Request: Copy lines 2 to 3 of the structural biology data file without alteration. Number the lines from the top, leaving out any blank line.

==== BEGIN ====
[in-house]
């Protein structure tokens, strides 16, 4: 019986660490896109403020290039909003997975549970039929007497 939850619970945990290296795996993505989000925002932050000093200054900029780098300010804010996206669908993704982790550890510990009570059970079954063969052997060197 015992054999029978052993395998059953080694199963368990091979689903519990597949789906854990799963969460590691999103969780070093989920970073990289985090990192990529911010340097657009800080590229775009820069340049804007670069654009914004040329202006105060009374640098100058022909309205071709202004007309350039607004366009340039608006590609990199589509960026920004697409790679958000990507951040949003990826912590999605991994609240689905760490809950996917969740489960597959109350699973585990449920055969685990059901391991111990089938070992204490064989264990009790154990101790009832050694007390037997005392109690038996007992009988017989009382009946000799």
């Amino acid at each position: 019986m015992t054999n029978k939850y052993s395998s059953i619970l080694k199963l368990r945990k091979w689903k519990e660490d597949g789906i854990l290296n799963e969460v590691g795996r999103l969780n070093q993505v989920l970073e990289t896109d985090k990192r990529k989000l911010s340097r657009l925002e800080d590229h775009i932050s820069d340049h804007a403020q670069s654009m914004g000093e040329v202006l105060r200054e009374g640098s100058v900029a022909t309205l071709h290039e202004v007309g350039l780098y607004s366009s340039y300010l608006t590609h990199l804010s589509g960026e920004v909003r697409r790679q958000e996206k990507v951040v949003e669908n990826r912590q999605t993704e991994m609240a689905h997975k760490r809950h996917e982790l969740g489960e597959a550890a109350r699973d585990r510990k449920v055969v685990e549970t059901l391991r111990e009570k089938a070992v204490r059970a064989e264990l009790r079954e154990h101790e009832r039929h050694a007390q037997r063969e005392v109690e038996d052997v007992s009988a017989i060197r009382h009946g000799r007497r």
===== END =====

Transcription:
């Protein structure tokens, strides 16, 4: 019986660490896109403020290039909003997975549970039929007497 939850619970945990290296795996993505989000925002932050000093200054900029780098300010804010996206669908993704982790550890510990009570059970079954063969052997060197 015992054999029978052993395998059953080694199963368990091979689903519990597949789906854990799963969460590691999103969780070093989920970073990289985090990192990529911010340097657009800080590229775009820069340049804007670069654009914004040329202006105060009374640098100058022909309205071709202004007309350039607004366009340039608006590609990199589509960026920004697409790679958000990507951040949003990826912590999605991994609240689905760490809950996917969740489960597959109350699973585990449920055969685990059901391991111990089938070992204490064989264990009790154990101790009832050694007390037997005392109690038996007992009988017989009382009946000799």
């Amino acid at each position: 019986m015992t054999n029978k939850y052993s395998s059953i619970l080694k199963l368990r945990k091979w689903k519990e660490d597949g789906i854990l290296n799963e969460v590691g795996r999103l969780n070093q993505v989920l970073e990289t896109d985090k990192r990529k989000l911010s340097r657009l925002e800080d590229h775009i932050s820069d340049h804007a403020q670069s654009m914004g000093e040329v202006l105060r200054e009374g640098s100058v900029a022909t309205l071709h290039e202004v007309g350039l780098y607004s366009s340039y300010l608006t590609h990199l804010s589509g960026e920004v909003r697409r790679q958000e996206k990507v951040v949003e669908n990826r912590q999605t993704e991994m609240a689905h997975k760490r809950h996917e982790l969740g489960e597959a550890a109350r699973d585990r510990k449920v055969v685990e549970t059901l391991r111990e009570k089938a070992v204490r059970a064989e264990l009790r079954e154990h101790e009832r039929h050694a007390q037997r063969e005392v109690e038996d052997v007992s009988a017989i060197r009382h009946g000799r007497r």